OXFORD University has led tributes to Stephen Hawking.

The institution and individual professors have described Professor Hawking, who studied at University College here, as one of the greatest minds of his time and a warm, kind and good-humoured man.

Oxford University physics professor Steven Balbus said Stephen Hawking's greatest contribution had been his proof that Black Holes do actually emit a tiny amount of radiation, now known as 'Hawking radiation'.

The Oxford Times:

Prof. Hawking giving a talk at Oxford University Mathematical Institute in October. Picture: Richard Cave

It had previously been thought that Black House sucked in all matter and light and let nothing out.

Professor Balbus explained: "Hawking's greatest conceptual contribution was to prove, not only that black holes must exist, but that they actually shine.

"True, not by very much - a black hole with the mass of the sun would shine like a body just barely above absolute zero - but by assigning an actual temperature to the mass of a black hole, Hawking showed that black holes are intimately connected to what was thought to be a completely different area of physics (thermodynamics).

"Though this work is now more than 40 years old, we are still struggling today with it’s implications. That is the hallmark of great physics."

The Oxford Times:

An artist's impression of the Black Hole at the centre of the Milky Way. Picture: Ute Kraus, Universität Hildesheim

Prof Balbus also said Professor Hawking's 'transformative' discoveries would be studied for centuries to come.

Professor Hawking died peacefully at his home in Cambridge in the early hours of this morning, aged 76.

In a statement, his children Lucy, Robert and Tim said: "We are deeply saddened that our beloved father passed away today.

"He was a great scientist and an extraordinary man whose work and legacy will live on for many years.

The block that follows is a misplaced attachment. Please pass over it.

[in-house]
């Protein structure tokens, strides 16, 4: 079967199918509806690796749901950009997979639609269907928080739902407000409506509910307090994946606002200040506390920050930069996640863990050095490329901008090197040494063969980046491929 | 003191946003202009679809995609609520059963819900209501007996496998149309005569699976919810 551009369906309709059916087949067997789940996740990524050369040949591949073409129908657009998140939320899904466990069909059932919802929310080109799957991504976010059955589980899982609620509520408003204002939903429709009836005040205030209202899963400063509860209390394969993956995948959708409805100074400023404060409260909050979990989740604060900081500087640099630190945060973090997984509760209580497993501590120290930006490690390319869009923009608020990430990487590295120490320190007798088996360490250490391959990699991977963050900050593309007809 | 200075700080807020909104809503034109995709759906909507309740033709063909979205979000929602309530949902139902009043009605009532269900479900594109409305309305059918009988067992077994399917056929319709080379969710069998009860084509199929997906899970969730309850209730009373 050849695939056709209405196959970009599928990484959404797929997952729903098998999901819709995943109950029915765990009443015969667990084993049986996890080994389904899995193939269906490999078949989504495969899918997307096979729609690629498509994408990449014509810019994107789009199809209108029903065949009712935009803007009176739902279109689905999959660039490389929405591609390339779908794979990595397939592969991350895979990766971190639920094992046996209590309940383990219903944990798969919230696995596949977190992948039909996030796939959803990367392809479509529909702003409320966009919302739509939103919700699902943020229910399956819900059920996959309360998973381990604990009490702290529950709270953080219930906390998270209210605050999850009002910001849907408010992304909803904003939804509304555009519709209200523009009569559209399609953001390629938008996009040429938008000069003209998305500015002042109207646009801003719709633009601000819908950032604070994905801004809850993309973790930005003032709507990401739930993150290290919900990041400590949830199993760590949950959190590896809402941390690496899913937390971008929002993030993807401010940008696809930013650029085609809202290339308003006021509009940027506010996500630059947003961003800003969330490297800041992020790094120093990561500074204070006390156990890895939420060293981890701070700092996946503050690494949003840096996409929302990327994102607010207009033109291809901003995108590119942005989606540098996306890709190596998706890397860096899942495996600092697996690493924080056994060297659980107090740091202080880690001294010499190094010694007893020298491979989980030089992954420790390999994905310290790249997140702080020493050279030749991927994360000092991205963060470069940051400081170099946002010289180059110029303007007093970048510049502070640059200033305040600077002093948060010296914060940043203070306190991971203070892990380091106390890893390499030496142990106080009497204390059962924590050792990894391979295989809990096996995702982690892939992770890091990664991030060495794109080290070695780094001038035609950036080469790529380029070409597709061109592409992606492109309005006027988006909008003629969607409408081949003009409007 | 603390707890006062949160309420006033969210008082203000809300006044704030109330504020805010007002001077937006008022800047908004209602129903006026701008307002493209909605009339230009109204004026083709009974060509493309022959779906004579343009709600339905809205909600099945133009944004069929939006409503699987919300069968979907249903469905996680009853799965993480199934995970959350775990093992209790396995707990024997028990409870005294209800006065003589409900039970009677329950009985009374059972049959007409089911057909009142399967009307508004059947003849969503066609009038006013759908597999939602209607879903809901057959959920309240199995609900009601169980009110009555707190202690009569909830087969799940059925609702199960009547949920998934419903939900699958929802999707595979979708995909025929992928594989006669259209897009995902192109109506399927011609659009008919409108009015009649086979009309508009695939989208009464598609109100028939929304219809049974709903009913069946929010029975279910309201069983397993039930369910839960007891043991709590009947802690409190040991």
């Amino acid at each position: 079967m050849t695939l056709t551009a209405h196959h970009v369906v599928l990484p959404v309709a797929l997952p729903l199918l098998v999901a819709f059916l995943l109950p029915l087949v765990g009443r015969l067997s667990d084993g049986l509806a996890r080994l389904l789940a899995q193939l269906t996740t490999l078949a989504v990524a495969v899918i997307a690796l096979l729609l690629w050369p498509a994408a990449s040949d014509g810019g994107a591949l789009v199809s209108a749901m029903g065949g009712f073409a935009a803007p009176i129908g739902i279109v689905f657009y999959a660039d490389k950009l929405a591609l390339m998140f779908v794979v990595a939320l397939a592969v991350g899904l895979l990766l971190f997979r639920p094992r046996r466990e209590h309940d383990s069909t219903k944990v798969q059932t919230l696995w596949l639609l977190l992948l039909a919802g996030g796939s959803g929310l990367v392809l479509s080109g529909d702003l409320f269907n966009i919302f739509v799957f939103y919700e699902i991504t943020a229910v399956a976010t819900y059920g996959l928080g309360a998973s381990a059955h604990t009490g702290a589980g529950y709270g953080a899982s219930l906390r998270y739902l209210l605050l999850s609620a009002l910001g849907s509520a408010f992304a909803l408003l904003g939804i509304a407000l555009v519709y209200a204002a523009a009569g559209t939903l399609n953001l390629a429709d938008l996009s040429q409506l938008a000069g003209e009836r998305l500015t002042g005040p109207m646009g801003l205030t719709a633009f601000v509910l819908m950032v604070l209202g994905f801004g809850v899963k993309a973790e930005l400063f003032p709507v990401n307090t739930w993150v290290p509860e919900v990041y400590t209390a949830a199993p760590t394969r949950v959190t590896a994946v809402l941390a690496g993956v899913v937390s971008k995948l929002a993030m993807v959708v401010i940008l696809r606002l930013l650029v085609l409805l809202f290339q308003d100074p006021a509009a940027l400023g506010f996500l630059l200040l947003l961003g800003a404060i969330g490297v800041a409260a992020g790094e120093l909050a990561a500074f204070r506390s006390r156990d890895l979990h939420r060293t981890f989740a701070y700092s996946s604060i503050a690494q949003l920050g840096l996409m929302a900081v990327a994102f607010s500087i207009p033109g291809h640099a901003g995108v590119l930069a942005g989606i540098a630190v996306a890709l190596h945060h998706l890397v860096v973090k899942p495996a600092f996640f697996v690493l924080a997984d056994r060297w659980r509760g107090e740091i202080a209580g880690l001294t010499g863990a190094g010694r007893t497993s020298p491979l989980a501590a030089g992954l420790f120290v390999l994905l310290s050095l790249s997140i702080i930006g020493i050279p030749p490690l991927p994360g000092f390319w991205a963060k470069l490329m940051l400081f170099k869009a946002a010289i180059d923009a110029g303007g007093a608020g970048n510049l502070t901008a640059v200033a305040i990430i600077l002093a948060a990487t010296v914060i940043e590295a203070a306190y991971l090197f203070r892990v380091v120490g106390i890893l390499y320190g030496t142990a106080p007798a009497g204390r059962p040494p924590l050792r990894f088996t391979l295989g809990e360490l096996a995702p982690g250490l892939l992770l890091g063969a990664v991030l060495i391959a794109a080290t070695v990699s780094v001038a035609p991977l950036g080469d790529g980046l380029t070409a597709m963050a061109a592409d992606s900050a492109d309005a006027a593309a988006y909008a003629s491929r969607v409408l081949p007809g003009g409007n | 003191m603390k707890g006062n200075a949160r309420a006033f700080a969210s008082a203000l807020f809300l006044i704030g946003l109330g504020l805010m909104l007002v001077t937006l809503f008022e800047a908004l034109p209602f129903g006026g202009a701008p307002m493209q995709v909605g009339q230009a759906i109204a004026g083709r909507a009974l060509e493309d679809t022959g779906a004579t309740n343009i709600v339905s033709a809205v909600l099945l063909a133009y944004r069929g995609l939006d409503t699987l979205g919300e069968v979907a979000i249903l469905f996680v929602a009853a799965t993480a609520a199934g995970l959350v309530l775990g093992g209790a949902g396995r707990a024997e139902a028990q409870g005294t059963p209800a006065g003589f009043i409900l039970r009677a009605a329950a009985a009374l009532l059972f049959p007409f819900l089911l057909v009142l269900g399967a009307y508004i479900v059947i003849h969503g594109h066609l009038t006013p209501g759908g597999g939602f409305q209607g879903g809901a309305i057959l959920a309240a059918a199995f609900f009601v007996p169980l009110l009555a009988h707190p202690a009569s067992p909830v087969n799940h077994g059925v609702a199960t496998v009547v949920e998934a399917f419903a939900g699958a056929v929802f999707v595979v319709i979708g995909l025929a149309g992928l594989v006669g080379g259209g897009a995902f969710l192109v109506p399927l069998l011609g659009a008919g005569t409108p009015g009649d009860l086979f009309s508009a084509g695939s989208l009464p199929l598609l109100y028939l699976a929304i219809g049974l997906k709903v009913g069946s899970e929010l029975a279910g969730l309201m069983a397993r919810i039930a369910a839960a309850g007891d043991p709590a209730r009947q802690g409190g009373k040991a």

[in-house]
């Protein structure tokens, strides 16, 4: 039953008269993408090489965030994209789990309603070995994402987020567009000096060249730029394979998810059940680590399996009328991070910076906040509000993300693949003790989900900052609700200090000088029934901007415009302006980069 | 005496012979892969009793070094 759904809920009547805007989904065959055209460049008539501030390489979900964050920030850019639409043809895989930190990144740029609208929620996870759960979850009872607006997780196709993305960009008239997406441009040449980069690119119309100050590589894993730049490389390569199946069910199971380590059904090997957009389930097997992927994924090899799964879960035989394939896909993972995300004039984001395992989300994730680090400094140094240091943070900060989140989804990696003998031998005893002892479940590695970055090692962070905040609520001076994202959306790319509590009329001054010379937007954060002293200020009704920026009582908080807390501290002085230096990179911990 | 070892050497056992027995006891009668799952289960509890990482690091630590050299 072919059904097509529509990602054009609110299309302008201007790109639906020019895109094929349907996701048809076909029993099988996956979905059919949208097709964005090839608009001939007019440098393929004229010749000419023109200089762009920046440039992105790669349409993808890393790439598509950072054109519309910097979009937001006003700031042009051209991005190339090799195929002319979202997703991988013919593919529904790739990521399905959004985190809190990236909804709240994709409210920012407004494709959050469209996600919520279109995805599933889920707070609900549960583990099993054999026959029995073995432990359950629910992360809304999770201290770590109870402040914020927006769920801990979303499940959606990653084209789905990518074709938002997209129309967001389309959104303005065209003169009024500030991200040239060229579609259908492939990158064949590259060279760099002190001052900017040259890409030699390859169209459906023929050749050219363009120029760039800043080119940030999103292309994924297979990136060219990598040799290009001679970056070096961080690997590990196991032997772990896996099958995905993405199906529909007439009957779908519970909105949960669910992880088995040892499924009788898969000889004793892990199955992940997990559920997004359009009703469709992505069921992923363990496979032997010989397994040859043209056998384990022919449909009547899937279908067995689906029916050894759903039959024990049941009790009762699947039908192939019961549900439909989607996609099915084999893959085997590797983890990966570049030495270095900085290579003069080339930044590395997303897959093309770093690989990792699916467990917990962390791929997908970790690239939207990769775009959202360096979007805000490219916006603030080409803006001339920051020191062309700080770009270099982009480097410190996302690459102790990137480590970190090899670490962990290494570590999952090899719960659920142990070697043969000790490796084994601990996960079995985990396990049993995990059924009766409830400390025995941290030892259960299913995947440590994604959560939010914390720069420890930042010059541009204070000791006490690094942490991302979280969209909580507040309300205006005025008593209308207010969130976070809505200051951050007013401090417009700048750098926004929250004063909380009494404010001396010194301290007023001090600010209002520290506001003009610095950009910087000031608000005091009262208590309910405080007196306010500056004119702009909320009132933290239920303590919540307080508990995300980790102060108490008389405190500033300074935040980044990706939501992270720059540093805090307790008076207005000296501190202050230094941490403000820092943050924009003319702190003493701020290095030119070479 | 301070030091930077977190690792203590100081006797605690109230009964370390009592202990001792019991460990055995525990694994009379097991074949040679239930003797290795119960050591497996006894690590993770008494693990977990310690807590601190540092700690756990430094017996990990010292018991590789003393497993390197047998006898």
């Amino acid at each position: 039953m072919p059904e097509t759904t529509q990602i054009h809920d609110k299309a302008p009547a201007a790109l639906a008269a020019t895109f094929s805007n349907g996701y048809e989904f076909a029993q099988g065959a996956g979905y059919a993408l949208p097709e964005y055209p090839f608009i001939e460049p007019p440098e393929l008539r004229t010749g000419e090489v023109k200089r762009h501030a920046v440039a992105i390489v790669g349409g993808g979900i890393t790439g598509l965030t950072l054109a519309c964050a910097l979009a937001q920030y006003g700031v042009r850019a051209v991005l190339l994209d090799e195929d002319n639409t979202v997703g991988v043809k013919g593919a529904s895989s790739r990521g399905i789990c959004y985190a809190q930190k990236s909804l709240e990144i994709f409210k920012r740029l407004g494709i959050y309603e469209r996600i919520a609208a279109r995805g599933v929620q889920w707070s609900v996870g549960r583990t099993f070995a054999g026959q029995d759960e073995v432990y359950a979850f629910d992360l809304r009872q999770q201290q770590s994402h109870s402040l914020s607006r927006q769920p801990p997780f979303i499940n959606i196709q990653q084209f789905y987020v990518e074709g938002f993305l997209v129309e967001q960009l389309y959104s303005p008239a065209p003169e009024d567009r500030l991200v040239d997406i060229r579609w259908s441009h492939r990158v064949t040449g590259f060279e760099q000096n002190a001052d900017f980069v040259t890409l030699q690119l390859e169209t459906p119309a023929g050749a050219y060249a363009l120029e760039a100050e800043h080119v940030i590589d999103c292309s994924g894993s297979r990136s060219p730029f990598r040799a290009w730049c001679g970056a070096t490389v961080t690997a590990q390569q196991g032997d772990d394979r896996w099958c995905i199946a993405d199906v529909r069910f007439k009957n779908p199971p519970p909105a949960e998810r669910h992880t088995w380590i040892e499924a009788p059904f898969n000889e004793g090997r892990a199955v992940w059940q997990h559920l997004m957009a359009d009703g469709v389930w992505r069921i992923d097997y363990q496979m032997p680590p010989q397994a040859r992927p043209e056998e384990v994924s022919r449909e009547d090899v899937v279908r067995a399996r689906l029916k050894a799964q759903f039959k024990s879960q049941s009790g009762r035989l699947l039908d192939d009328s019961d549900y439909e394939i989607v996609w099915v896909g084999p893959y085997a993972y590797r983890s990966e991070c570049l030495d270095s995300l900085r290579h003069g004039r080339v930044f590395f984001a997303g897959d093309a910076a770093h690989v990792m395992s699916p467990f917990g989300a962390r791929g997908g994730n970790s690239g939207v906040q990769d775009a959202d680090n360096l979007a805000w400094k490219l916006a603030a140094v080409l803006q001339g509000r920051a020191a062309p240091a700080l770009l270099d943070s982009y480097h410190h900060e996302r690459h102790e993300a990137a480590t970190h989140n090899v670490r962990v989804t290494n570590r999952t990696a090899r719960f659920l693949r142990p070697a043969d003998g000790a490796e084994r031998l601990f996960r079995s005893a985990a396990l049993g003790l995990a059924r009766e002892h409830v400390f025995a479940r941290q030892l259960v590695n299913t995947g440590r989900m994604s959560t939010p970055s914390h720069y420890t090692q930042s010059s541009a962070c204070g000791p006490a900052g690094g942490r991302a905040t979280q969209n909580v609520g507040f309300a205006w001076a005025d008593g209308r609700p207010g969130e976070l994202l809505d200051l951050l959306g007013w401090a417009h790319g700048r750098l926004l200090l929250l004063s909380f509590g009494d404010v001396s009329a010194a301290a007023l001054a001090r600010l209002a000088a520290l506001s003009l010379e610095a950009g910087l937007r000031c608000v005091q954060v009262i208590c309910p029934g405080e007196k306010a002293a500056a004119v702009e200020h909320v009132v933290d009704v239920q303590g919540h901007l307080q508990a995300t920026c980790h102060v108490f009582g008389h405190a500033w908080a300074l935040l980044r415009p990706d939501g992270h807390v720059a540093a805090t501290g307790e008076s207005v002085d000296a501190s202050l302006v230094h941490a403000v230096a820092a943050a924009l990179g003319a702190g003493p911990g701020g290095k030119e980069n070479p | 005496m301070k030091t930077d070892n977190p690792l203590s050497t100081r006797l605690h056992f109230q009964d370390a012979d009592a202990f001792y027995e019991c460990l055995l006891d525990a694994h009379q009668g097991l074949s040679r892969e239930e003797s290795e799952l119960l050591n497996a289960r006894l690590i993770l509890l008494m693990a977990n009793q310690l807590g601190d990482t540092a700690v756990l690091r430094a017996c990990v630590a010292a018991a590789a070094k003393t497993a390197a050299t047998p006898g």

"His courage and persistence with his brilliance and humour inspired people across the world.

"He once said, 'It would not be much of a universe if it wasn't home to the people you love.' We will miss him forever."

Prof Hawking came to Oxford last year for a talk at the Oxford Mathematics Institute.

The Oxford Times:

Prof. Hawking giving a talk at Oxford University Mathematical Institute. Picture: Richard Cave

The sold out talk was also streamed online as he gave the inaugural lecture named in honour of his long-time collaborator Roger Penrose.

Many have taken to Twitter to share their tributes for Prof Hawking. 

Oxford University's student account on Twitter said Prof Hawking was one of the 'world's greatest minds'. 

A number of people are sharing a picture of members of Oxford University Boat Club, including the young scientist.

Prof Hawking was born on January 8 1942 in Oxford, the eldest of four children, and went on to become one of the world's most acclaimed cosmologists.

He went on to study as an undergraduate at University College, Oxford in 1959.

The Oxford Times:

Anthony Devlin/PA Wire

He was diagnosed with ALS, a rare form of motor neurone disease, in his 20s, eventually becoming wheelchair-bound and dependent on a computerised voice system for communication.

But despite this, he continued to travel the world giving science lectures and writing scientific papers about the basic laws which govern the universe.

With Roger Penrose, he showed that Einstein's General Theory of Relativity implies space and time would have a beginning in the Big Bang and an end in black holes.

The Oxford Times:

File photo of Stephen Hawking as a young man from the Oxford Mail archive.

These results indicated that it was necessary to unify general relativity with quantum mechanics, the other great scientific development of the first half of the 20th century.

He also discovered that black holes should not be completely black, but rather should emit radiation and eventually evaporate and disappear - this radiation is now called Hawking Radiation.

His book, A Brief History Of Time, has sold more than 10 million copies.

The Theory of Everything, a film based on his life starring Eddie Redmayne, won the actor an Oscar in 2014. The critically-accalimed biopic was also awarded three Baftas.

The Oxford Times:

Daniel Leal-Olivas/PA Wire

The University of Cambridge, where Professor Hawking studied and worked, will open a book of condolence at Gonville and Caius College.